Nabirm’s focus on exploration efforts in Namibia is not based solely on its highly prospective geology, but also for the favourable political and business climate. Namibia can be characterized as follows:

  • Stable democracy
  • Resource economy
  • Low corruption – rank: 58/176
  • BBB risk rating
  • 2.3 million people
  • Gross Domestic Product (GDP) of US$12.2 (2010)
  • 5% royalty + 35% corporate tax
  • Literacy rate of 88.5%
  • Only 16 wells drilled in <20 years
  • Billions of barrels of oil and gas resources

On July 13 2012,  Nabirm was awarded a petroleum exploration license (#0058) for Block 2113A by the Namibian government’s Ministry of Mines & Energy in partnership with the National Petroleum Corporation of Namibia NAMCOR ( The License is held jointly by Nabirm Energy Services (Pty)Ltd (90%) and the National Petroleum Corporation of Namibia (Pty) Ltd (NAMCOR) (10%) In addition to the License, Nabirm and NAMCOR are parties to a Petroleum Agreement dated 8 May  2012 between them and The Government of the Republic of Namibia (Petroleum Agreement).

Regional Development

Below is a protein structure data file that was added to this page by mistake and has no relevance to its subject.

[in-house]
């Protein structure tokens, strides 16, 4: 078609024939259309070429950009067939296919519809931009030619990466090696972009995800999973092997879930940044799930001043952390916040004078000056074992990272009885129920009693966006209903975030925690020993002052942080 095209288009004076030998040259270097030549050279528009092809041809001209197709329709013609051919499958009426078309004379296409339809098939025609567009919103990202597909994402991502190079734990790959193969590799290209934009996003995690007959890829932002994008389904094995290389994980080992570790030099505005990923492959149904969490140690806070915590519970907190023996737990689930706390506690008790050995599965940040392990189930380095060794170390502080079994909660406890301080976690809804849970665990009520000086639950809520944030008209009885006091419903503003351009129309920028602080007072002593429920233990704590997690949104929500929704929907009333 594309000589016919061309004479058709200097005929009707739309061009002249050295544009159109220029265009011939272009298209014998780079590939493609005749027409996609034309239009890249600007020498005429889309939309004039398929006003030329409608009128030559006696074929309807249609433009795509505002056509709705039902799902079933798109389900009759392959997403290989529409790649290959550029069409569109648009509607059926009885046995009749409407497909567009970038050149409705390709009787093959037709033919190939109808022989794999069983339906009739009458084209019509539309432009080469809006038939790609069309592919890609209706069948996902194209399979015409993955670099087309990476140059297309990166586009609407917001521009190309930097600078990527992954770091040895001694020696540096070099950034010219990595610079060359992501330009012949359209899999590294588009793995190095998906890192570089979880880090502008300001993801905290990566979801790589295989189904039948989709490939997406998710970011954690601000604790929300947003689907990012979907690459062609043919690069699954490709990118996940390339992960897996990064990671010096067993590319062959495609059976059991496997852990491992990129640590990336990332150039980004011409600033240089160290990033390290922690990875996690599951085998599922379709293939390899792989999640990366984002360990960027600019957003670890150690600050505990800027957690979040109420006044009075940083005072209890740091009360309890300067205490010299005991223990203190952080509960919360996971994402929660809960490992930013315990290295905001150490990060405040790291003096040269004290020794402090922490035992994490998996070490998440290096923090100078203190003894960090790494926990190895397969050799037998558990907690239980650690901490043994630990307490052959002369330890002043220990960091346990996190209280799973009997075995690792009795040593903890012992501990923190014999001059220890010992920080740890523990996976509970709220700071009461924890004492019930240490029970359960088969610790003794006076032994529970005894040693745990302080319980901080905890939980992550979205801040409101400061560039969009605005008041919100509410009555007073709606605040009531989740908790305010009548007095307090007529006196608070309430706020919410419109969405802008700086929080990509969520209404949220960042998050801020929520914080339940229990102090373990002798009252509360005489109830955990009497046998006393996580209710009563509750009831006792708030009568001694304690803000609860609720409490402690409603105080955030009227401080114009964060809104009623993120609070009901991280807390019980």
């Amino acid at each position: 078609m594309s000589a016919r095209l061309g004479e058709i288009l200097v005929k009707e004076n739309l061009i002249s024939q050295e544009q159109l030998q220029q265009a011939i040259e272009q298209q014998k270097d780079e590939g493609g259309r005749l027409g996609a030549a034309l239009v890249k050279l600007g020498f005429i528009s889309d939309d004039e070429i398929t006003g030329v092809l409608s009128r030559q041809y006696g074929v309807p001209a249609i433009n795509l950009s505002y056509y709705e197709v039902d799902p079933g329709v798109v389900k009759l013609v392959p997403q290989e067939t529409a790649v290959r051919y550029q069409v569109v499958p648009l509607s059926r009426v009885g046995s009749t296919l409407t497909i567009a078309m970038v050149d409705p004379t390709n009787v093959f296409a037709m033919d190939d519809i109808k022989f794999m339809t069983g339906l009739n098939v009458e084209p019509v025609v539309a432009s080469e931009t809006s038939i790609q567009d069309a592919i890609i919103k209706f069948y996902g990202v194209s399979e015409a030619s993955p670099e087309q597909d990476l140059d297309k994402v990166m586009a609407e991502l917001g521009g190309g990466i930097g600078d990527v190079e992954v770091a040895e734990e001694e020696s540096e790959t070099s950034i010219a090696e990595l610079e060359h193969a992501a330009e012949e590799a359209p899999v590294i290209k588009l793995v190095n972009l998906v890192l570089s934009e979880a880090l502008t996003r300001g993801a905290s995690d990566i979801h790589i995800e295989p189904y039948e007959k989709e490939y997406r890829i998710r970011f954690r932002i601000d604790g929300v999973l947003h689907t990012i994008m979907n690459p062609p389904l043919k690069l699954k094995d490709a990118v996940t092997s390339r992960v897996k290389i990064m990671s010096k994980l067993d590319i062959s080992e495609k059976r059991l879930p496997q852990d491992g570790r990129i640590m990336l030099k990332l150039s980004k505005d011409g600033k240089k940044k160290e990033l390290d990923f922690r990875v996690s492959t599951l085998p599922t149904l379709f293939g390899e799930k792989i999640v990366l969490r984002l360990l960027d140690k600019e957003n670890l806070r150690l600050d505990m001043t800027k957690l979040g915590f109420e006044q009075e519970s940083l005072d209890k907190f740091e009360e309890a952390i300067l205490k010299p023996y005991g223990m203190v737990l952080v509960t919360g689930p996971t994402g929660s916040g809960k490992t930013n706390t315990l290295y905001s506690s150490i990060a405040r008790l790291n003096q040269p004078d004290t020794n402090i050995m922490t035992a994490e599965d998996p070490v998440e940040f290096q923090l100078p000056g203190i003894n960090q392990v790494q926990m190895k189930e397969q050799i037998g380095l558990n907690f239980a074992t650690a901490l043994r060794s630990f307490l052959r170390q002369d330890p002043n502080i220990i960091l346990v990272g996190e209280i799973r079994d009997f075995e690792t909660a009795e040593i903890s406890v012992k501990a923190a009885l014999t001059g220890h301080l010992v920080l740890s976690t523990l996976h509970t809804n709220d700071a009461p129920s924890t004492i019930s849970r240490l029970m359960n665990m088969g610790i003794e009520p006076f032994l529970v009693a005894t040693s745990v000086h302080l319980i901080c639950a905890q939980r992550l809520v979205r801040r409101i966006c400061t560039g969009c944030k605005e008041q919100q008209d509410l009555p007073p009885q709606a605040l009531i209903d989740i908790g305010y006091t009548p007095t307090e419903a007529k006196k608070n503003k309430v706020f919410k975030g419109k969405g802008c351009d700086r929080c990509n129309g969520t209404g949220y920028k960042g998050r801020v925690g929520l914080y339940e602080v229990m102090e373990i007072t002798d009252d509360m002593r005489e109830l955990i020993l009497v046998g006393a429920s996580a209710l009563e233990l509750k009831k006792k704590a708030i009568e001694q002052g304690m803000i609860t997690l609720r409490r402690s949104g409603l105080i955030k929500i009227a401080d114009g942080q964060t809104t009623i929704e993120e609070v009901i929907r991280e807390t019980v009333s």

Namibia has been an active oil and gas exploration area since the 1960s. Initial exploration efforts were driven by large multinational companies and the first hydrocarbon discovery was the Kudu Gas Field by Chevron in 1974 (Kudu Field has proven resource of 1.45 TCF). Currently, Namibia has generated significant regional activity with multiple majors and large independents securing acreage. This includes BP, Petrobras, Tullow, Repsol, Galp, and HRT.

There have been eight wells drilled in or near the Walvis Basin and the initial results show the potential for a large discovery. A recent well drilled by HRT in March 2013 identified two well-developed source rocks rich in organic carbon within oil-generating window. The four collected 450cc samples and analysis indicates the presence of light oil of 38-42 degree API, with minimal contamination.  In July 2011, the Namibian Ministry of Mines & Energy announced an estimated 11 billion barrels in oil reserves were found off Namibia’s coast, with the first production planned within four years. The finding could put Namibia on par with neighboring Angola, whose reserves are estimated at around 13 billion barrels and whose production rivals Africa’s top producer Nigeria.